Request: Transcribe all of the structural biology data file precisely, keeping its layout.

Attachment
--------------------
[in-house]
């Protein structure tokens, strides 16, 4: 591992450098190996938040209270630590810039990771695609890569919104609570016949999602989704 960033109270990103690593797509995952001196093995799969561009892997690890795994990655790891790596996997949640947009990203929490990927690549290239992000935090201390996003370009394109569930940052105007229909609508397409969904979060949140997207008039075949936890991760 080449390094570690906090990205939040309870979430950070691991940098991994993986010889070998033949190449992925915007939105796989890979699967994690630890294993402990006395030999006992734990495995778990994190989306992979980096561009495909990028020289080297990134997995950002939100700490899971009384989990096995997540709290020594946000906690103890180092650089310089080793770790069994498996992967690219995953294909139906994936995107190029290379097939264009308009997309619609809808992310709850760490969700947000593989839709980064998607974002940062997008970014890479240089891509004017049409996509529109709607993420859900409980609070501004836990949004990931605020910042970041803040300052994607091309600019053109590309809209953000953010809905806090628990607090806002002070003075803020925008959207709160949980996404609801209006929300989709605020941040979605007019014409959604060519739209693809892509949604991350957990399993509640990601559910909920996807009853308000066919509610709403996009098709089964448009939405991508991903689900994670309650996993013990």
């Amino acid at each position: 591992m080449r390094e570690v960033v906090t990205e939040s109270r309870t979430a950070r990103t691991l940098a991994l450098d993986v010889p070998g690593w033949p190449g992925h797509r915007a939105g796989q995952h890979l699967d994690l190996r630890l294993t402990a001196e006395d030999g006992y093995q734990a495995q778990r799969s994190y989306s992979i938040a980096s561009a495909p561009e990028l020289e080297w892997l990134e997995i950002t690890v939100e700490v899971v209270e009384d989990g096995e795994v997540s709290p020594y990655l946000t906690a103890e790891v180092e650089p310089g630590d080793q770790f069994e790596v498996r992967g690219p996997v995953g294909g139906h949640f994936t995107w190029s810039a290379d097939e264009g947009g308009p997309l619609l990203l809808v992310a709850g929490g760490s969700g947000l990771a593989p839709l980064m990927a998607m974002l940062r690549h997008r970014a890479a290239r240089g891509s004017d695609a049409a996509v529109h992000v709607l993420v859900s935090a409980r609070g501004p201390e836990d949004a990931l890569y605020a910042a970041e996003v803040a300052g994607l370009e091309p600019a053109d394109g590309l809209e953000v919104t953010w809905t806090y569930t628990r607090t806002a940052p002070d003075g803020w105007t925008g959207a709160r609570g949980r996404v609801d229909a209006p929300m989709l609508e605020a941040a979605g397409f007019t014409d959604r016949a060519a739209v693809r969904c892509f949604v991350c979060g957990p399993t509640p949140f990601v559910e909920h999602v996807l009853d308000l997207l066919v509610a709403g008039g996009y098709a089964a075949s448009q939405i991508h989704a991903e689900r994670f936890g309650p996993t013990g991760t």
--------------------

[in-house]
């Protein structure tokens, strides 16, 4: 591992450098190996938040209270630590810039990771695609890569919104609570016949999602989704 960033109270990103690593797509995952001196093995799969561009892997690890795994990655790891790596996997949640947009990203929490990927690549290239992000935090201390996003370009394109569930940052105007229909609508397409969904979060949140997207008039075949936890991760 080449390094570690906090990205939040309870979430950070691991940098991994993986010889070998033949190449992925915007939105796989890979699967994690630890294993402990006395030999006992734990495995778990994190989306992979980096561009495909990028020289080297990134997995950002939100700490899971009384989990096995997540709290020594946000906690103890180092650089310089080793770790069994498996992967690219995953294909139906994936995107190029290379097939264009308009997309619609809808992310709850760490969700947000593989839709980064998607974002940062997008970014890479240089891509004017049409996509529109709607993420859900409980609070501004836990949004990931605020910042970041803040300052994607091309600019053109590309809209953000953010809905806090628990607090806002002070003075803020925008959207709160949980996404609801209006929300989709605020941040979605007019014409959604060519739209693809892509949604991350957990399993509640990601559910909920996807009853308000066919509610709403996009098709089964448009939405991508991903689900994670309650996993013990």
């Amino acid at each position: 591992m080449r390094e570690v960033v906090t990205e939040s109270r309870t979430a950070r990103t691991l940098a991994l450098d993986v010889p070998g690593w033949p190449g992925h797509r915007a939105g796989q995952h890979l699967d994690l190996r630890l294993t402990a001196e006395d030999g006992y093995q734990a495995q778990r799969s994190y989306s992979i938040a980096s561009a495909p561009e990028l020289e080297w892997l990134e997995i950002t690890v939100e700490v899971v209270e009384d989990g096995e795994v997540s709290p020594y990655l946000t906690a103890e790891v180092e650089p310089g630590d080793q770790f069994e790596v498996r992967g690219p996997v995953g294909g139906h949640f994936t995107w190029s810039a290379d097939e264009g947009g308009p997309l619609l990203l809808v992310a709850g929490g760490s969700g947000l990771a593989p839709l980064m990927a998607m974002l940062r690549h997008r970014a890479a290239r240089g891509s004017d695609a049409a996509v529109h992000v709607l993420v859900s935090a409980r609070g501004p201390e836990d949004a990931l890569y605020a910042a970041e996003v803040a300052g994607l370009e091309p600019a053109d394109g590309l809209e953000v919104t953010w809905t806090y569930t628990r607090t806002a940052p002070d003075g803020w105007t925008g959207a709160r609570g949980r996404v609801d229909a209006p929300m989709l609508e605020a941040a979605g397409f007019t014409d959604r016949a060519a739209v693809r969904c892509f949604v991350c979060g957990p399993t509640p949140f990601v559910e909920h999602v996807l009853d308000l997207l066919v509610a709403g008039g996009y098709a089964a075949s448009q939405i991508h989704a991903e689900r994670f936890g309650p996993t013990g991760t």